Lets take the worst of windows and make it the unchangeable default of linux
alan at redhat.com
Wed Feb 18 15:25:16 UTC 2004
On Mer, Chw 18, 2004 at 04:05:56PM +0100, Alexander Larsson wrote:
> This has been discussed a billion times before. I'm not having this
> argument again. If you want to see the rationale for it, read for
> instance http://www.ometer.com/free-software-ui.html or google for some
> of the discussions about this.
Or go read some stuff on both UI design _AND_ on product selection attributes.
The latter of which is an established theory driving billions of dollars of
marketing research and which in part strongly disagrees with the claims of
More specifically there are sets of attributes people use to pick product or
service. Some of those attributes are more important than others. Certain
attributes are sufficiently important that the user will avoid the product
or switch given the opportunity. Others matter a lot to a user but aren't
critical, and some attributes are ones that just come down to "I'd prefer if"
There is a lot of good argument for UI that doesn't throw 1000 options at the
user, but the "remove everything" model requires that you know which attributes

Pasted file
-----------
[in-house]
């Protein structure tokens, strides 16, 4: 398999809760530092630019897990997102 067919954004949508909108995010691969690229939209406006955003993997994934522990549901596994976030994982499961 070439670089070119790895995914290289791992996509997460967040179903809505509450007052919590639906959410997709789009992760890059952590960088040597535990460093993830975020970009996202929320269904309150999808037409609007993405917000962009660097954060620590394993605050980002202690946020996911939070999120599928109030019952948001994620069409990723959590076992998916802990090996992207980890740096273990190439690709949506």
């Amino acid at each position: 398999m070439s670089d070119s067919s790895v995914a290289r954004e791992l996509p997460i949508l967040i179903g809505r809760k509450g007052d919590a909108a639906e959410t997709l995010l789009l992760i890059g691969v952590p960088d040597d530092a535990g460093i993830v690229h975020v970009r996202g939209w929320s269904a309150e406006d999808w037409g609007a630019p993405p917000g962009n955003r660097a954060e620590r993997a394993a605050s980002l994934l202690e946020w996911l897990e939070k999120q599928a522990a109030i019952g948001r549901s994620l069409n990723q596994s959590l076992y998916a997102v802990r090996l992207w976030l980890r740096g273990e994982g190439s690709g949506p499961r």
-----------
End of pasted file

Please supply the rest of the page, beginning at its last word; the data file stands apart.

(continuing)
the majority of the user base consider in which light. Without doing that
analysis of the userbase you don't know which attributes you can remove.
It is also often about presentation of an attribute. Gnome for example lets
me set the desktop background. To most users thats firmly an "I'd prefer if"
thing - so why hasn't it been removed ? - because there is a sane way to
let the user set it without throwing hard questions at them.
Browse v Spatial mode seems to be an attribute which is important to users,
so arguing for removing it by simplifying the interface is actually flawed
when you remove your head from the cardboard box of purist-UI and look at
the real world.
So how to fix it - well one way at least would be to add "Make this my
default viewing mode" somewhere so the user can "stick" the current viewing
preference. Windows in particular makes heavy use of "Do you want to make this
your default....." as does Mozilla.
(As an aside there is another lesson to remember - it may be browse mode is
perceived as better purely for historical reasons - however as any Dvorak
keyboard manufacturer can tell thats horribly irrelevant to what happens
in the future)
I'm not arguing that the essay you cite is fundamentally wrong - but its
also not fundamentally right.
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